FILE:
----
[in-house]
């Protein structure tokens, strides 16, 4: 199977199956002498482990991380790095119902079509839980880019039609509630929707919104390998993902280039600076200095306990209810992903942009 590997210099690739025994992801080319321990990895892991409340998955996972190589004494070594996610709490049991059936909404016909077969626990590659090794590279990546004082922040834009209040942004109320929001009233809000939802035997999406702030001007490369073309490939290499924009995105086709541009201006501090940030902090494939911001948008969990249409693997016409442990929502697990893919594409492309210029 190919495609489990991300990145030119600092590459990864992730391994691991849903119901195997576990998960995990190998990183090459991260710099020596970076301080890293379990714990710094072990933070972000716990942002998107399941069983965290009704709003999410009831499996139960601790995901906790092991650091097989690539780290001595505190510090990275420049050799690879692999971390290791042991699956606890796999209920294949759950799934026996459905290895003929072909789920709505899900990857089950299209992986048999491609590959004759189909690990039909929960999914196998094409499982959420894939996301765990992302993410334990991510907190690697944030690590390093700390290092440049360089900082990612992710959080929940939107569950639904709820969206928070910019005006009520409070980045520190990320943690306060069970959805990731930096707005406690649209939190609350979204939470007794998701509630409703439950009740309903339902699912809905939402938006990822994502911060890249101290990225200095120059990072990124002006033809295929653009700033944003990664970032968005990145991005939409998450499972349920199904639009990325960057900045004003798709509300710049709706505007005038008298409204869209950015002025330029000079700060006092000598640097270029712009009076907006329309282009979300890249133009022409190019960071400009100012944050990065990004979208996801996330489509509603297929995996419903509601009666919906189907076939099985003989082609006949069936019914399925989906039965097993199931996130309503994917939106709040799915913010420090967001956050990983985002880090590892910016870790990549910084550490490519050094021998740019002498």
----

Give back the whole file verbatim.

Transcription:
[in-house]
């Protein structure tokens, strides 16, 4: 199977199956002498482990991380790095119902079509839980880019039609509630929707919104390998993902280039600076200095306990209810992903942009 590997210099690739025994992801080319321990990895892991409340998955996972190589004494070594996610709490049991059936909404016909077969626990590659090794590279990546004082922040834009209040942004109320929001009233809000939802035997999406702030001007490369073309490939290499924009995105086709541009201006501090940030902090494939911001948008969990249409693997016409442990929502697990893919594409492309210029 190919495609489990991300990145030119600092590459990864992730391994691991849903119901195997576990998960995990190998990183090459991260710099020596970076301080890293379990714990710094072990933070972000716990942002998107399941069983965290009704709003999410009831499996139960601790995901906790092991650091097989690539780290001595505190510090990275420049050799690879692999971390290791042991699956606890796999209920294949759950799934026996459905290895003929072909789920709505899900990857089950299209992986048999491609590959004759189909690990039909929960999914196998094409499982959420894939996301765990992302993410334990991510907190690697944030690590390093700390290092440049360089900082990612992710959080929940939107569950639904709820969206928070910019005006009520409070980045520190990320943690306060069970959805990731930096707005406690649209939190609350979204939470007794998701509630409703439950009740309903339902699912809905939402938006990822994502911060890249101290990225200095120059990072990124002006033809295929653009700033944003990664970032968005990145991005939409998450499972349920199904639009990325960057900045004003798709509300710049709706505007005038008298409204869209950015002025330029000079700060006092000598640097270029712009009076907006329309282009979300890249133009022409190019960071400009100012944050990065990004979208996801996330489509509603297929995996419903509601009666919906189907076939099985003989082609006949069936019914399925989906039965097993199931996130309503994917939106709040799915913010420090967001956050990983985002880090590892910016870790990549910084550490490519050094021998740019002498």